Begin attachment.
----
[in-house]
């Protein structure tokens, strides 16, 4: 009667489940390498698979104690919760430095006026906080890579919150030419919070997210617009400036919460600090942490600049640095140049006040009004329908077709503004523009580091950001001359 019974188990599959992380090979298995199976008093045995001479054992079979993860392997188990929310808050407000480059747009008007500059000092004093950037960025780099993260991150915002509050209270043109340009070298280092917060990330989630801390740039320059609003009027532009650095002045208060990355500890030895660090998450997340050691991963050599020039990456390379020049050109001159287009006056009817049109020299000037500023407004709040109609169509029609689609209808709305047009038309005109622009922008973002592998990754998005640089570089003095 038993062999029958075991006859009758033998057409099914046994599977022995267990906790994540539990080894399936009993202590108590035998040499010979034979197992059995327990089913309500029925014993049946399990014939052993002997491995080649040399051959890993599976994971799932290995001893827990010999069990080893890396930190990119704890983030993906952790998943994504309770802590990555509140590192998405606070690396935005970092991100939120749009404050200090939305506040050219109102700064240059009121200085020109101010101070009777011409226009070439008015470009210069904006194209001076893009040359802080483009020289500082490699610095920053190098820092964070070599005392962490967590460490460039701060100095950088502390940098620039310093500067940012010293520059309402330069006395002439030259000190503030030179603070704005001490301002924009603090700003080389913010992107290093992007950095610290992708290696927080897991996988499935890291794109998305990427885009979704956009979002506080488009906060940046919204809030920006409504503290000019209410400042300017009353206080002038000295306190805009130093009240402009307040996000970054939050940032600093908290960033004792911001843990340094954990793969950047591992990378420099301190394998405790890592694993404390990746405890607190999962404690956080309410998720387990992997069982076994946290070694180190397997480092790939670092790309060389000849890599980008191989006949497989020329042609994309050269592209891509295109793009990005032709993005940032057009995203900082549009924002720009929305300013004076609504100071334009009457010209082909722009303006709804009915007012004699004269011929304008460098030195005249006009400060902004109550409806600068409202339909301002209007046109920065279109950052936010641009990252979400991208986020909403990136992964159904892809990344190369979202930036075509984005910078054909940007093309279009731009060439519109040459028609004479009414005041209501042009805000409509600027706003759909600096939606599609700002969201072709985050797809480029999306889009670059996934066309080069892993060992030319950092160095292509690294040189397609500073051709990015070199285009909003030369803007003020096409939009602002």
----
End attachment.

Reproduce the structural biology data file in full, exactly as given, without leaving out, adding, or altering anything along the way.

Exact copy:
[in-house]
């Protein structure tokens, strides 16, 4: 009667489940390498698979104690919760430095006026906080890579919150030419919070997210617009400036919460600090942490600049640095140049006040009004329908077709503004523009580091950001001359 019974188990599959992380090979298995199976008093045995001479054992079979993860392997188990929310808050407000480059747009008007500059000092004093950037960025780099993260991150915002509050209270043109340009070298280092917060990330989630801390740039320059609003009027532009650095002045208060990355500890030895660090998450997340050691991963050599020039990456390379020049050109001159287009006056009817049109020299000037500023407004709040109609169509029609689609209808709305047009038309005109622009922008973002592998990754998005640089570089003095 038993062999029958075991006859009758033998057409099914046994599977022995267990906790994540539990080894399936009993202590108590035998040499010979034979197992059995327990089913309500029925014993049946399990014939052993002997491995080649040399051959890993599976994971799932290995001893827990010999069990080893890396930190990119704890983030993906952790998943994504309770802590990555509140590192998405606070690396935005970092991100939120749009404050200090939305506040050219109102700064240059009121200085020109101010101070009777011409226009070439008015470009210069904006194209001076893009040359802080483009020289500082490699610095920053190098820092964070070599005392962490967590460490460039701060100095950088502390940098620039310093500067940012010293520059309402330069006395002439030259000190503030030179603070704005001490301002924009603090700003080389913010992107290093992007950095610290992708290696927080897991996988499935890291794109998305990427885009979704956009979002506080488009906060940046919204809030920006409504503290000019209410400042300017009353206080002038000295306190805009130093009240402009307040996000970054939050940032600093908290960033004792911001843990340094954990793969950047591992990378420099301190394998405790890592694993404390990746405890607190999962404690956080309410998720387990992997069982076994946290070694180190397997480092790939670092790309060389000849890599980008191989006949497989020329042609994309050269592209891509295109793009990005032709993005940032057009995203900082549009924002720009929305300013004076609504100071334009009457010209082909722009303006709804009915007012004699004269011929304008460098030195005249006009400060902004109550409806600068409202339909301002209007046109920065279109950052936010641009990252979400991208986020909403990136992964159904892809990344190369979202930036075509984005910078054909940007093309279009731009060439519109040459028609004479009414005041209501042009805000409509600027706003759909600096939606599609700002969201072709985050797809480029999306889009670059996934066309080069892993060992030319950092160095292509690294040189397609500073051709990015070199285009909003030369803007003020096409939009602002």